British Journal of Canadian Studies

‘Dangers behind, pleasures ahead': British-Canadian identity and the evacuation of British children to Canada during the Second World War

British Journal of Canadian Studies (2014), 27, (2), 163–180.

Abstract

Between 1939 and 1940, over six thousand British child evacuees were shipped across the dangerous Atlantic seas to the safe shores of Canada. Examining three Toronto-based organisations, the University of Toronto's Women's War Service Committee, the St George's Society of Toronto and Havergal College, illustrates the British-Canadian connections that inspired Canadians to open their homes to small strangers for ‘the duration’. Wartime letters from six-year-old evacuee Julie Kemp and those sent between her natural mother and foster mother reflect the constant negotiations and intricacies of this prolonged separation between child and family and country. Post-war oral interviews with former evacuees point towards the complexities of their reintegration back into British society and the lasting effects of their evacuation. The children's wartime migration drew upon pre-war British and wartime Canadian identity. Upon the evacuees' return home, this combined with a post-war British identity to produce an amalgamated British-Canadian identity.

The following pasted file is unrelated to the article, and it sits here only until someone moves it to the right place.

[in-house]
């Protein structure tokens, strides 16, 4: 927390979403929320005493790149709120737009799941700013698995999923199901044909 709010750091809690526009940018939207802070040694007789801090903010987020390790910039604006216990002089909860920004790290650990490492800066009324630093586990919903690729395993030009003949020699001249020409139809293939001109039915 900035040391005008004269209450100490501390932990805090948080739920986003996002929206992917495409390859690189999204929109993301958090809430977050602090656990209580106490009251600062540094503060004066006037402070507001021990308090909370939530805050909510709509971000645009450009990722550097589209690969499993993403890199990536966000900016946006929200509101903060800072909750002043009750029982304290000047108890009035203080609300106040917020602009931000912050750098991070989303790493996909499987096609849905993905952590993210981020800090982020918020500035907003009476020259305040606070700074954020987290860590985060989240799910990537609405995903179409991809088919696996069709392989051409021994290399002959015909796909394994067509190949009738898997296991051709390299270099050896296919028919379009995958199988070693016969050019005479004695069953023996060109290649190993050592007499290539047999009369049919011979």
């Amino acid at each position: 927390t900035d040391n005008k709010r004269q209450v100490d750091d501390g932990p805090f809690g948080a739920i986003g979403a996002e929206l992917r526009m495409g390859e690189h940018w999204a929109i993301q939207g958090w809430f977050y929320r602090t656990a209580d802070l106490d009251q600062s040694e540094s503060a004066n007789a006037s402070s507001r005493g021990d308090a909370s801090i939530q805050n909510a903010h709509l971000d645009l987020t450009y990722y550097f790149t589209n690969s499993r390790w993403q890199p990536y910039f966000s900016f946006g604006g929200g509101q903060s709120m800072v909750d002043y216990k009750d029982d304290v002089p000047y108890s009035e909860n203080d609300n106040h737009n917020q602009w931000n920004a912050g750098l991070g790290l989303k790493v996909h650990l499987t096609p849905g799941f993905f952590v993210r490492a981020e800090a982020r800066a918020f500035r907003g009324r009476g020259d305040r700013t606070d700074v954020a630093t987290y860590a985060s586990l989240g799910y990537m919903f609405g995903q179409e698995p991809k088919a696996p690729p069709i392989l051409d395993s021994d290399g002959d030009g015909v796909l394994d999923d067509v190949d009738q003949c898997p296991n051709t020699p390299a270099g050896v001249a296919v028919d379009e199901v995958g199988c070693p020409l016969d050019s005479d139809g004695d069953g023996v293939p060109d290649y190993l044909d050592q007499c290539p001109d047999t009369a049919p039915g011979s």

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Author details

Halstead, Claire